Cannabinoids 101

How to Read a CBD Product Label

October 12, 2019 3 min read

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There are no established standards for labels of CBD-containing pet products because, to date, there are no regulatory standards for pet CBD products.

This makes it incredibly difficult for consumers. With so much hype around CBD for pets, yet so little credible information, the best you can do is to research, talk to your veterinarian, and follow the guidelines listed below.

Find the manufacturer and find out about them.

Look for the logo or the words ‘manufactured by.’ If there’s a website listed on the label, visit it. Research the company. Do they have experience in pet/veterinary products? Can you learn about their manufacturing processes?

Once you’ve answered those questions to your satisfaction, don’t hesitate to contact your veterinarian to see if they have any information or opinion about the company.

Is the product intended specifically for pets?

You can learn more about the differences between CBD products for pets and CBD products for humans here, but the bottom line is this: If a product wasn’t produced specifically for pets, it may contain ingredients that are harmful to them. Never administer a CBD product to your pet unless it was made for veterinary use, and even then, consult a veterinarian before giving your pet any product.

Was the product tested, and how?

Companies with products backed by science will often freely share study results, as long as they don’t reveal proprietary information. If the manufacturer of the product you’re considering will not provide study results on safety and/or efficacy, this may be a warning sign that the product has not been sufficiently tested. If it wasn’t tested, don’t use your pet as a test case.

What are the CBD levels and what else is in the product?

Levels of CBD can vary widely from product to product. Across products with hemp-derived ingredients, levels of CBD may differ depending on the part of the hemp plant from which the ingredient was derived (e.g., plant stalk vs. plant flower). Extraction processes also impact levels of cannabinoids.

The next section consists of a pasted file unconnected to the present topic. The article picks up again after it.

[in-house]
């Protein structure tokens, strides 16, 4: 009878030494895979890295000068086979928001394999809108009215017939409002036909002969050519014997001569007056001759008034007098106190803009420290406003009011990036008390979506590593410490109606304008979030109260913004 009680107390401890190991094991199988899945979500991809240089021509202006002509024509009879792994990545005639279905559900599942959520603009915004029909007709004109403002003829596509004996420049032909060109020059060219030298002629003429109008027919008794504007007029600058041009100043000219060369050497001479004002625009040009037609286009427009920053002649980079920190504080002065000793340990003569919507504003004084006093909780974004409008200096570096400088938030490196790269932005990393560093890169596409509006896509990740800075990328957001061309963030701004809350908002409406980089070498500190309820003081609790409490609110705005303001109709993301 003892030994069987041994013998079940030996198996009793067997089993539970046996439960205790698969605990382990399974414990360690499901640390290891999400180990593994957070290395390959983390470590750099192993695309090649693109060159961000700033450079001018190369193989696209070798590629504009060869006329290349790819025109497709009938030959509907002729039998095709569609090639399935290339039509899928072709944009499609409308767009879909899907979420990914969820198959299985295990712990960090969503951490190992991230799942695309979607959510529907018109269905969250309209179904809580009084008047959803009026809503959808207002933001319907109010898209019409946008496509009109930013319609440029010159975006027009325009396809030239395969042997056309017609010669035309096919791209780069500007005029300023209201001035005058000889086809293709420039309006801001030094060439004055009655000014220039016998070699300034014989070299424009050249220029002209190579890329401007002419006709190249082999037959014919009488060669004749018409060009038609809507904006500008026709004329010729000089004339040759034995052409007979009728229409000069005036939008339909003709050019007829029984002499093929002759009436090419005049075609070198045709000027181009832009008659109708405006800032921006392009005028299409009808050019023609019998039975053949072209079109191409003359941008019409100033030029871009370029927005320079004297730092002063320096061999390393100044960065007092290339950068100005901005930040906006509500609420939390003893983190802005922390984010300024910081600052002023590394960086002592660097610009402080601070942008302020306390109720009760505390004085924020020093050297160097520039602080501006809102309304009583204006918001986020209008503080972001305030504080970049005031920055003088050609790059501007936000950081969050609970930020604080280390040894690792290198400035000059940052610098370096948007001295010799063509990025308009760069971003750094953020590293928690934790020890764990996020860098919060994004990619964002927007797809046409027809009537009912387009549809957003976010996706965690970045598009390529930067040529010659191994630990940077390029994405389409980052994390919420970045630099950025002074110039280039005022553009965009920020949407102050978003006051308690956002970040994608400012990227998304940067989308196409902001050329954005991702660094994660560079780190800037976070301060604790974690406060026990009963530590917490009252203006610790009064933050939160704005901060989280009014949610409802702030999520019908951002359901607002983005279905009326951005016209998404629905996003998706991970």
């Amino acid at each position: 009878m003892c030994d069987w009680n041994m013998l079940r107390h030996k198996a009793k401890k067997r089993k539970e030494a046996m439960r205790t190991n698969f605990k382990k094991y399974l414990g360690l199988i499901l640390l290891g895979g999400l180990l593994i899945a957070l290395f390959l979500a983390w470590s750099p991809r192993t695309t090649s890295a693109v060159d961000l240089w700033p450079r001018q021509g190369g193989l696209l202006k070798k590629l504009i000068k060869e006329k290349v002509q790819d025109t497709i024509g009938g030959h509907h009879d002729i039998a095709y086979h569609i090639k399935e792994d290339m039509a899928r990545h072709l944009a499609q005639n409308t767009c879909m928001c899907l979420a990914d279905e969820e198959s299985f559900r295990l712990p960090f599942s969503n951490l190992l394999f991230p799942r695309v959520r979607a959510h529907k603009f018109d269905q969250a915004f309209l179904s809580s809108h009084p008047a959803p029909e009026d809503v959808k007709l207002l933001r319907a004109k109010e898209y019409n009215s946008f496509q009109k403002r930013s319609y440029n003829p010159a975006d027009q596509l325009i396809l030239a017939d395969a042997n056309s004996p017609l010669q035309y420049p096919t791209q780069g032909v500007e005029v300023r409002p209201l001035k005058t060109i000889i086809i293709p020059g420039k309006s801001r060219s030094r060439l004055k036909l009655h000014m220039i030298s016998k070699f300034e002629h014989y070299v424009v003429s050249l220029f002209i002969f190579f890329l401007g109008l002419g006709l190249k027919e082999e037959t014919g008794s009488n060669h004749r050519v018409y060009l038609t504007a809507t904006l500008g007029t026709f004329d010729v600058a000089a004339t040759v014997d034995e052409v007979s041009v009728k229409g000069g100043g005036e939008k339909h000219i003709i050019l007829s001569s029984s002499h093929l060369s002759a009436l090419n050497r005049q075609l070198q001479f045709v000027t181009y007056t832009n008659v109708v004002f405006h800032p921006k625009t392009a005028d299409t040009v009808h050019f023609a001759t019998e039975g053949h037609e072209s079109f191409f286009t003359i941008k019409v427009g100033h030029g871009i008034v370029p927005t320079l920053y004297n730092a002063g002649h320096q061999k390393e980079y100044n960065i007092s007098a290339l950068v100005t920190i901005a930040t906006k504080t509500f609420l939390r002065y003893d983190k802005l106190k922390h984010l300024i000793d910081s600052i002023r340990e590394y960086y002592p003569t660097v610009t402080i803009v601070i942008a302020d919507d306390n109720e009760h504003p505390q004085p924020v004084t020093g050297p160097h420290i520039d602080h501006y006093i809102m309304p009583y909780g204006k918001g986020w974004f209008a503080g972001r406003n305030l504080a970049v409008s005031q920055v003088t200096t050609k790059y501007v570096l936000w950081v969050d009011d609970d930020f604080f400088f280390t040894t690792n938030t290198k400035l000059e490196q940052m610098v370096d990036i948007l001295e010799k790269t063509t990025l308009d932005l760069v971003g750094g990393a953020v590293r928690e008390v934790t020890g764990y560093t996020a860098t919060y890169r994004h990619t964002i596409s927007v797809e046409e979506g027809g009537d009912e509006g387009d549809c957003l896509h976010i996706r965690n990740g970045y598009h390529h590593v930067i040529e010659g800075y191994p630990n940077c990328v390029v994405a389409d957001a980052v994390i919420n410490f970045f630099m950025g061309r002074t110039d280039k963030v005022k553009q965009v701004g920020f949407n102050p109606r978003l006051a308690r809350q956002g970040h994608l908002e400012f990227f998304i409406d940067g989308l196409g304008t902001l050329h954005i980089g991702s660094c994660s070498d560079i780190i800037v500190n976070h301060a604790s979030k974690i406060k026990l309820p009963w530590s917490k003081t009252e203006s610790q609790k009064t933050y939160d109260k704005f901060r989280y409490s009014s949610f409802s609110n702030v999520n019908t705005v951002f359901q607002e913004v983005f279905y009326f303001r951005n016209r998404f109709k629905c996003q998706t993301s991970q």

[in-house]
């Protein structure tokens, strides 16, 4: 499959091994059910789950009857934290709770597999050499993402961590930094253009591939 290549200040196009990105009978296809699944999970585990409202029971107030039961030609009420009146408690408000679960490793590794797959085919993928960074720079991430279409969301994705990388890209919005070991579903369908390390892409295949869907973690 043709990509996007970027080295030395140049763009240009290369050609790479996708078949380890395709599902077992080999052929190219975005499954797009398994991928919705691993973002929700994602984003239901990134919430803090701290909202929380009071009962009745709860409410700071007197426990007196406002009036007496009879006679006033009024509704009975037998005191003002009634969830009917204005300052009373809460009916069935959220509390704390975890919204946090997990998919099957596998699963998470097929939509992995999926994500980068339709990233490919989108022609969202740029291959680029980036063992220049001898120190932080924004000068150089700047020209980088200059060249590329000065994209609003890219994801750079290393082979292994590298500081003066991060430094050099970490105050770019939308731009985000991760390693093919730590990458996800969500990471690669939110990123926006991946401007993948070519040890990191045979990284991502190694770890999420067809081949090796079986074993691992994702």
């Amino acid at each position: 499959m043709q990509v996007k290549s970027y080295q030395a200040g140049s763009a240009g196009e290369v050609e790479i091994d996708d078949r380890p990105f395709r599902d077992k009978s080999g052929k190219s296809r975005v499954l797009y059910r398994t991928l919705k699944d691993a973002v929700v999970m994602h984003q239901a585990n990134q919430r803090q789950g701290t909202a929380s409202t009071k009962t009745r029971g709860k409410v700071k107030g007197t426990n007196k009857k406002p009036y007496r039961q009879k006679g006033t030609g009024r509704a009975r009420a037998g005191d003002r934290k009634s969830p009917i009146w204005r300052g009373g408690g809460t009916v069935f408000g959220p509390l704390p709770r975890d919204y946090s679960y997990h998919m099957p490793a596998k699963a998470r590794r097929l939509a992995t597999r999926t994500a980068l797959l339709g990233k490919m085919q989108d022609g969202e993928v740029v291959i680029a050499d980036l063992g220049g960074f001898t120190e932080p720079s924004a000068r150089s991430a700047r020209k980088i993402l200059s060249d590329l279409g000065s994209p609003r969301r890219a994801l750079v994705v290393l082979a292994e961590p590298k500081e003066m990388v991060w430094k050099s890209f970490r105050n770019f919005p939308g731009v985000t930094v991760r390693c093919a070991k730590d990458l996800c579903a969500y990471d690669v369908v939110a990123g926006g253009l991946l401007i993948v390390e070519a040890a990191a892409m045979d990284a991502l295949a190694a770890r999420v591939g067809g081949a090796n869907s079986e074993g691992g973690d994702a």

To make matters even more confusing, since products on the market have yet to be given FDA approval, there is no one regulating the quality of, or the amount of CBD or any other ingredients, in the products.

Always look for a certificate of analysis.

A Certificate of Analysis (COA) is your ‘best defense’ in this non-regulated landscape. A COA provides an analytical summary of the composition of a product - i.e., its constituents, and the amounts of these constituents in the product.  For a cannabinoid-containing product, a COA should provide levels of all cannabinoids occurring in the product and other compounds, such as terpenes. Levels of unwanted compounds, such as heavy metal levels and pesticides, should also be provided.

If there is no COA attached to a product, or the manufacturer or retailer cannot supply one when asked, take that as a warning sign. We strongly recommend you purchase products for which you have access to a COA.

Finally: it’s your pet, and it’s perfectly fine to be skeptical.

In an unregulated industry, it’s hard to tell what’s fact and what’s fiction. And, when you’re just trying to do the right thing for your pet, it’s okay to take the time to be sure. Reading labels is a good start, so is talking to your veterinarian, who will likely be an excellent source of information. Waiting until you’re completely informed and sure of what you’re buying is always your best decision.